Every once in a while I will encounter a comment of such boneheaded irresponsibility that even a lifetime of cynicism has not prepared me for.

This item on the BBC site, about parenting is just such an example. I imagine we are all used to horror stories about fecklessness, but this is from one Lynn Edwards, a woman who chairs the Professional Association of Teachers: "When I came out of the maternity hospital with a little boy on one arm and a little girl on the other, I had no idea how to put on a nappy," Ms Edwards said. "I found it unacceptable that no one had shown me." Just savour what this tells us about someone who has had at least nine months to prepare for the consequences of perhaps the most important decision of her life: to have children. What would someone with even the responsibility levels and reasoning capacity of an earthworm do? Maybe prepare for this by reading a book, asking some questions of another mother, attend pre-natal classes? Oh no, she clearly expected the instructions to be tattooed on the backsides of her progeny. Even small children learn that when they get a new toy it is a good idea to at least skim the instructions before playing with it, so I suppose this woman never learnt that particular lesson.

Her response to this is to argue for parenting classes at school level. On the face of it, a not wholly idiotic idea, but in the real world most children will either pay little or no attention to the lessons or forget the detail before the theory becomes practice.

I think I need to lie down in a darkened room if I’m going to have any chance of calming down. However, at the risk of doing terrible things to my blood pressure, can anyone top that example of irresponsibility, preferably from someone who really should have known better?

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Blaming everyone for yourself for your misfortunes but yourself dept.

The local rag has a tale of wood eating beatles supposedly destroying a family's furniture, and they reckon the council should pay up. I'm not aware of any British insect life that can do this sort of thing, but what do I know? Meanwhile, what about this 'and ruined six model planes worth £1,000 each'. HOW much?

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This week's Early Day Motions

There are some jaw droppers to be found here

Including :

Celebrating the 80th Anniversary of Winnie the Pooh
A moan about the Ryanair complaints mechanism
Some angling for test match tickets from Sky
A moan about removing English flags from the cafeteria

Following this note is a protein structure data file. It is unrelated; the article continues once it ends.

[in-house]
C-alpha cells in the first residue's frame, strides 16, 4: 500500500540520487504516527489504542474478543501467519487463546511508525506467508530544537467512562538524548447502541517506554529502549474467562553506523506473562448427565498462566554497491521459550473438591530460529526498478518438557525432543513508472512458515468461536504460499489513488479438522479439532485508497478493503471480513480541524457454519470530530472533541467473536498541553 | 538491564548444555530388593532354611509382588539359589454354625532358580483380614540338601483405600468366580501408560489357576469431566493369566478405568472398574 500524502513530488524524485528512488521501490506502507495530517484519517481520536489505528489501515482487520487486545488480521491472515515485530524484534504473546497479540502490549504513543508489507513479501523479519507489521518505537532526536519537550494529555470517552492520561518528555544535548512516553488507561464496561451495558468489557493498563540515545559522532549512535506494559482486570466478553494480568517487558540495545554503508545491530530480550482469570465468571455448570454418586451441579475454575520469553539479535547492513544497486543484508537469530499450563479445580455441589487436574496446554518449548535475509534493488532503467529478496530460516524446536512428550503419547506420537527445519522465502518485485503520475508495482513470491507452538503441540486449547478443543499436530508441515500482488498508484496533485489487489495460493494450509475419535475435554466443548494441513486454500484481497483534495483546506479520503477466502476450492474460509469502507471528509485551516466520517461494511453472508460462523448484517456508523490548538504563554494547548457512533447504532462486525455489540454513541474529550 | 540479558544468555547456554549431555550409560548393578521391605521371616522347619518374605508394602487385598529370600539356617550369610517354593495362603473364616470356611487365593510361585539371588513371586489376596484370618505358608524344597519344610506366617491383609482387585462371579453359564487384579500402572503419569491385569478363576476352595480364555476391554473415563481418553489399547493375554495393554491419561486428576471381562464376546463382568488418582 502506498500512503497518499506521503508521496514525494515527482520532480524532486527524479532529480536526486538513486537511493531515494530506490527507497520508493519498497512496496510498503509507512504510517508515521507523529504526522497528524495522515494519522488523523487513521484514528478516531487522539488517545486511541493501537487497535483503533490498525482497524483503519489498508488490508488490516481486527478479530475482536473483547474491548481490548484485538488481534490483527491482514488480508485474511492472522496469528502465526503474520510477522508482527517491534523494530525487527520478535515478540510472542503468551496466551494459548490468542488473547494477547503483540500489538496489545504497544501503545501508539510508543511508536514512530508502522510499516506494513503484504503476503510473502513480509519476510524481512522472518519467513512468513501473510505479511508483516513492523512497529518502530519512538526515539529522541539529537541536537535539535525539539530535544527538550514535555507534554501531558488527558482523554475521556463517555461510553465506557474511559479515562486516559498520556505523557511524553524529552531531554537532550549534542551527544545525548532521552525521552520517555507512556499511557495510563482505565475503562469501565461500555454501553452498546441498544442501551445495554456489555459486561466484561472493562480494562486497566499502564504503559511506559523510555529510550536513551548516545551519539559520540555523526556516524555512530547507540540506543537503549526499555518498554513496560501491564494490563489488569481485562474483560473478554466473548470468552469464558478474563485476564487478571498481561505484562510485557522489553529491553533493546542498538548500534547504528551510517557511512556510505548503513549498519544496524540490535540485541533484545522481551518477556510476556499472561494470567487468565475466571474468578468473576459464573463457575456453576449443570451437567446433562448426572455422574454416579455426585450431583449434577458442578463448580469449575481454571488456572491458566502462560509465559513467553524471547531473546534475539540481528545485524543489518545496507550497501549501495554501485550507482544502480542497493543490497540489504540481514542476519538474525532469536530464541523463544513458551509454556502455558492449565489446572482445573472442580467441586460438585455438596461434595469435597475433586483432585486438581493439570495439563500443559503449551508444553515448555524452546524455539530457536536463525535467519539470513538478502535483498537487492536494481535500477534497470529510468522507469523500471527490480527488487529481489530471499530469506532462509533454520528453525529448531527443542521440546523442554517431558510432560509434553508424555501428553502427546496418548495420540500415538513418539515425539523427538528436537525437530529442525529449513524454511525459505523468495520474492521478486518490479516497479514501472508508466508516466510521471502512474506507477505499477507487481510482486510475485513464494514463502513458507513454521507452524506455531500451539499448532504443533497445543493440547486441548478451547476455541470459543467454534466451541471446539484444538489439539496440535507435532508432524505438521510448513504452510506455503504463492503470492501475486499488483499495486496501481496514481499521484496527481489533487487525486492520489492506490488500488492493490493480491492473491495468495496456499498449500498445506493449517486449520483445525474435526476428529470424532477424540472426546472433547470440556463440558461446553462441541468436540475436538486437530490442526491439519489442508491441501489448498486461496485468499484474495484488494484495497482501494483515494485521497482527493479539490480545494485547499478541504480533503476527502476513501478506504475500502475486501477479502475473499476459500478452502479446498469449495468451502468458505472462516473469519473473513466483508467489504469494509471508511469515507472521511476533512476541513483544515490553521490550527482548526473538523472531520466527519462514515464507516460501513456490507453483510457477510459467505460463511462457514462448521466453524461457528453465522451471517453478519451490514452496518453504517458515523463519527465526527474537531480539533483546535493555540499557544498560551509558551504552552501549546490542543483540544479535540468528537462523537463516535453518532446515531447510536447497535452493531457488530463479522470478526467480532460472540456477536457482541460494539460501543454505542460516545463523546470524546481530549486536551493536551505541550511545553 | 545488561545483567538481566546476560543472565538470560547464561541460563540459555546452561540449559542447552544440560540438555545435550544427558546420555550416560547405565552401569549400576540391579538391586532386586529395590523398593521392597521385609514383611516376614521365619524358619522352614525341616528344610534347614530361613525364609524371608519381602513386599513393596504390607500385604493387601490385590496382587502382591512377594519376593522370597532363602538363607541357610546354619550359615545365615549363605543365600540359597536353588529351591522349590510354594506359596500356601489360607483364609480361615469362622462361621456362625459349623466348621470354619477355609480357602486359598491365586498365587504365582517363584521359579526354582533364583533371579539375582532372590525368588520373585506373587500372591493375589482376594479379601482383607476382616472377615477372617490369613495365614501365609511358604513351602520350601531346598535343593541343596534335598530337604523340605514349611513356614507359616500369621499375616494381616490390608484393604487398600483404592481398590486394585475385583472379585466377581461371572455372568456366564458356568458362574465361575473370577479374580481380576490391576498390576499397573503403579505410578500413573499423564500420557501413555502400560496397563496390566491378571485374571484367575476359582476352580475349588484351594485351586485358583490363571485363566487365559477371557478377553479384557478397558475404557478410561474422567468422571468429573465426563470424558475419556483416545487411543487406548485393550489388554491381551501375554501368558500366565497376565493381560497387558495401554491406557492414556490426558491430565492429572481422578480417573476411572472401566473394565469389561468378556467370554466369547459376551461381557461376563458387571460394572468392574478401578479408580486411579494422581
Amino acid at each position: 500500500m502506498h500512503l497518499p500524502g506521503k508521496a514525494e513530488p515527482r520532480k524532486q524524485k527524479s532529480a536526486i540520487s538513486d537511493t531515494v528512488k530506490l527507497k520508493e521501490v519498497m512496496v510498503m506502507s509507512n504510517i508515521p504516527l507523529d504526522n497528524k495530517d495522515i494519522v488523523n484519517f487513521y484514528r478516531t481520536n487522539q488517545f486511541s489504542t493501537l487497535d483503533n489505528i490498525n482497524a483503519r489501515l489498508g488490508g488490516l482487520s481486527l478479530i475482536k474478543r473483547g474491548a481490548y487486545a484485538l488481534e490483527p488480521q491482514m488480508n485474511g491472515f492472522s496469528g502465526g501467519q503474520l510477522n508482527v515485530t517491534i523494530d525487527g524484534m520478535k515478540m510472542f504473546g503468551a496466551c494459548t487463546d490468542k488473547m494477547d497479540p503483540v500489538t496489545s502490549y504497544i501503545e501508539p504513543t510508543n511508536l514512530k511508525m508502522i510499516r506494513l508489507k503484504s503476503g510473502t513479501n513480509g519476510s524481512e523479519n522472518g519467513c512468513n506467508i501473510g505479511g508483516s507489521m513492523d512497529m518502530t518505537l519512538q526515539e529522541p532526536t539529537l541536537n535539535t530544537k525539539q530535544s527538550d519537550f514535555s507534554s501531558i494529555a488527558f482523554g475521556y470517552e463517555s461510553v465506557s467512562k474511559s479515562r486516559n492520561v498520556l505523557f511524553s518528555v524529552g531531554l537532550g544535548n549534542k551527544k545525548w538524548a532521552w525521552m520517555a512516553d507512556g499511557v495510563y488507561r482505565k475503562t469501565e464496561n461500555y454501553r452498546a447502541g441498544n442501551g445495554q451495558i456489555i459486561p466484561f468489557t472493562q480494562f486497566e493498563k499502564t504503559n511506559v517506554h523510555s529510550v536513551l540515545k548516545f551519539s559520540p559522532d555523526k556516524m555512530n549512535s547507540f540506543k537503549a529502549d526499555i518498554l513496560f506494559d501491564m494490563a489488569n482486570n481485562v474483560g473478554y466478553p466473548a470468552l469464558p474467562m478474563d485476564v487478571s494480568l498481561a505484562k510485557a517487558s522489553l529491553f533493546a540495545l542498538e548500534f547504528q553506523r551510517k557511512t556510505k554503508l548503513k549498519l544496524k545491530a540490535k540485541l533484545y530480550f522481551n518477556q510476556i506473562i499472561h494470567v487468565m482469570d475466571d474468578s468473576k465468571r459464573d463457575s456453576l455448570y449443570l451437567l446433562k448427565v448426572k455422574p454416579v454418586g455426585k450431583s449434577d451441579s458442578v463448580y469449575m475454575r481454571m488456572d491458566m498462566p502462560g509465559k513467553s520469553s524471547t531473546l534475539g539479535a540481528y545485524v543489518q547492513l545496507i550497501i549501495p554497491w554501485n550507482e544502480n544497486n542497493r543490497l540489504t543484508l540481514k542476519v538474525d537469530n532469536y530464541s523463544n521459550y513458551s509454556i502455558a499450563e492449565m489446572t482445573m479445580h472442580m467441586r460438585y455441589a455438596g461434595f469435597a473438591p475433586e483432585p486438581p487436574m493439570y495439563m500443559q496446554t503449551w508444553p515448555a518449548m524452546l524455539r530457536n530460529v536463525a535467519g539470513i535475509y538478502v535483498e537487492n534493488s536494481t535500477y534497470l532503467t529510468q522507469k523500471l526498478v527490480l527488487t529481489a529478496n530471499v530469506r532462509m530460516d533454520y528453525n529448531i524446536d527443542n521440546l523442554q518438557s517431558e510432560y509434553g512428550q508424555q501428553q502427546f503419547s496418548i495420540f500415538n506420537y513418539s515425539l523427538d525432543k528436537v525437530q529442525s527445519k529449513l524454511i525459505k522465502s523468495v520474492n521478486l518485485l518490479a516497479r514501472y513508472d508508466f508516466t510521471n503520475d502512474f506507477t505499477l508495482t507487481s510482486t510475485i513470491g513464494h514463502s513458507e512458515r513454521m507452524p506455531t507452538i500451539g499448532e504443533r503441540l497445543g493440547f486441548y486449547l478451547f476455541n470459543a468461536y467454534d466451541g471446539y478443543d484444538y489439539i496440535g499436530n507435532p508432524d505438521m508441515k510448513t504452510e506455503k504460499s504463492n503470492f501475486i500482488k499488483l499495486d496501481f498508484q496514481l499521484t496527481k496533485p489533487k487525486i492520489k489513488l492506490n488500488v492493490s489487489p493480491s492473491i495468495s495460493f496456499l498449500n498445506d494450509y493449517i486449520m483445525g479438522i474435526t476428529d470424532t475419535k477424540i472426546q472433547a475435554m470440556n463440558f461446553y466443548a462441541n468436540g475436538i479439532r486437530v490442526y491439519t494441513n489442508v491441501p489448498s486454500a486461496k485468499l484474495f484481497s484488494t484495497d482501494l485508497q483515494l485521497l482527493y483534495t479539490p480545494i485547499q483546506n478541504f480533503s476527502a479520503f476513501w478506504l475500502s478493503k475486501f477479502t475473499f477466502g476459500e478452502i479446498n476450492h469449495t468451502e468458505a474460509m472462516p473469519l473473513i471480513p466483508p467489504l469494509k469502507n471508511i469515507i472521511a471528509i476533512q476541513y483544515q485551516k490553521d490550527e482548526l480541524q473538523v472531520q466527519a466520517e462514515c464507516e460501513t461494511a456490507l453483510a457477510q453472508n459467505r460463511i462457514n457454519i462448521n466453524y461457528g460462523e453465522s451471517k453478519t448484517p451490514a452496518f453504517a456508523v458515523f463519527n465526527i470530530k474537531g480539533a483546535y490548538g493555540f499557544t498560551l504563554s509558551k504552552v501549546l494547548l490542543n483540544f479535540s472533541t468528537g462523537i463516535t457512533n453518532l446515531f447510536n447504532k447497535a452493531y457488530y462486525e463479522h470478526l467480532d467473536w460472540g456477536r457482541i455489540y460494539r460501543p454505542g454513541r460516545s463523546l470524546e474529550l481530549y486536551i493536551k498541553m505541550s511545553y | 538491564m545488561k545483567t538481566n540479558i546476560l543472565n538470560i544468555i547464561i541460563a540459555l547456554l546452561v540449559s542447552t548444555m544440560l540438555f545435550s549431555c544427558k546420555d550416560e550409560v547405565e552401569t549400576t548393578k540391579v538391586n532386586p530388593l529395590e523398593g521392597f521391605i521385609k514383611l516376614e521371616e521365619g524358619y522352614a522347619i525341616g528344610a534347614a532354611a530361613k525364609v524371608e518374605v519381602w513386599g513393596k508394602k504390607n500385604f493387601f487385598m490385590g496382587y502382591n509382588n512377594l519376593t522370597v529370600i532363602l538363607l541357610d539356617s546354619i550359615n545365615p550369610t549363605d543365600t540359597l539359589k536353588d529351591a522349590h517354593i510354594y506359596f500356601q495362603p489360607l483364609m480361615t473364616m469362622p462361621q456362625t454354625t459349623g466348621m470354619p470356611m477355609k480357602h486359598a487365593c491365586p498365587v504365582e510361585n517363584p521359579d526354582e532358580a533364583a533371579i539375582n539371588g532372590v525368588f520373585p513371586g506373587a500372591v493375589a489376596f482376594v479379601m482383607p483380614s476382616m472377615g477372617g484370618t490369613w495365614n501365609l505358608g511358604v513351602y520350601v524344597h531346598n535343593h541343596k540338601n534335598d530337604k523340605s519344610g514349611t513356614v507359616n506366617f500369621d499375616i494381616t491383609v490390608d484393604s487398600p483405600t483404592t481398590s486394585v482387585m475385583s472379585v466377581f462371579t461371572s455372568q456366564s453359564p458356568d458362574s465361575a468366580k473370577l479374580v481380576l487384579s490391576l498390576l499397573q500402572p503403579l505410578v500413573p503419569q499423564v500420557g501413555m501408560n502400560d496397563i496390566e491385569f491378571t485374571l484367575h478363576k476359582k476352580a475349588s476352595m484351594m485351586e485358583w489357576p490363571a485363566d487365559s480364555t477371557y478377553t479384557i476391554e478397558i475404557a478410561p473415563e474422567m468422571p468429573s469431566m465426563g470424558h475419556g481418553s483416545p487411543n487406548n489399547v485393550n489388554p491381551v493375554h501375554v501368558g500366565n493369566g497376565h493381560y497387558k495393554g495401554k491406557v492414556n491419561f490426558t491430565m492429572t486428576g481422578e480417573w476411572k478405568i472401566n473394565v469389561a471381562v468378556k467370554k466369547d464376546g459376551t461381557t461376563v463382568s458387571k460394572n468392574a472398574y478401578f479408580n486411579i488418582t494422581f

Marking the centenary of Hainault Forest Country Park

Do they really have nothing better to do with their time?

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Hard Rocking MPs...

An amusing, if unsourced, survey of sorts on the BBC site , wherein sundry MPs nominate their favourite albums. Quite a few Led Zeppelin fans and I'm not even remotely surprised that Tessa Jowell like the Beatles. Showing his usual insight, Mark Oaten (please - if only for your wife's sake will you just SHUT UP) reckons of the Human League's 'Dare' 'Every track is a killer, not a filler'. Uh-huh.

This sort of thing is almost as toe-curlingly awful as the Desert Island discs politicians get their spin doctors to choose for them. Ian McCulloch of Echo & the Bunnymen once explained that they didn't do political songs as if he had anything insightful or new to say on such things he'd be a politician, and perhaps our MPs could draw a similar conclusion about their thoughts on music.

This and that

Liberation covers the raspberry tart thrower's travails. He could have got 3 years from the beak, but got fined €150. Quoth Joly: "I expected worse. I'm happy, now I'm going home". Poetic, eh?

The Stop the War coalition has published a list of those signing its petition and what a selection of grotesques they are - plenty of Trotskyites, Greens, sundry self-publicists etc etc.

Meanwhile, a bit of encouragement for all we bloggers out there, as Herald Tribune writes on blogging a la francais: "With so many blogs, I'm hoping for fewer protests and strikes in Paris this fall," said Loïc Le Meur, a pioneer French blogger and European managing director of the blog-hosting company Six Apart. "If people can express themselves online, then maybe they don't need to block the streets."

What about that for a higher purpose? I'd always assumed that most of us were doing this because it is entertaining, rather than it being a sort of chastity belt to prevent one from putting up barricades whenever the mood takes.

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Douglas Alexander

Thursday, July 27, 2006
Iain Dale is making hay at young Dougie's expense in a rather amusing fashion, so I feel it is my duty to see what I can dig up on Alexander.

Just like Dismal Gordon, his father is a minister of the Kirk. What is it with the Church of Scotland, eh? To her credit my mother emerged from a C of S upbringing - while not a minister's daughter - blue.

Infinitely more amusing is that he worked on the staggeringly ineffective Dukakis campaign in '88. Well, if one will employ 21 year olds..... There was a priceless article in The Onion a while back about MD winning a majority among the Dukaki, but they haven't archived it. However, I'll offer up "Visiting Gore Calls Pennsylvania 'A Hellhole'" as a substitute, as it is extemely funny.


What else? Well, his entry in the Register of Members' Interests is rather dull. He has attended the Brit Awards, for which I offer my condolences. Shame Chumbawumba weren't playing that year. To his credit, he hasn't signed any EDMs, apparently. He is moderately pro a smoking ban and in favour of ID cards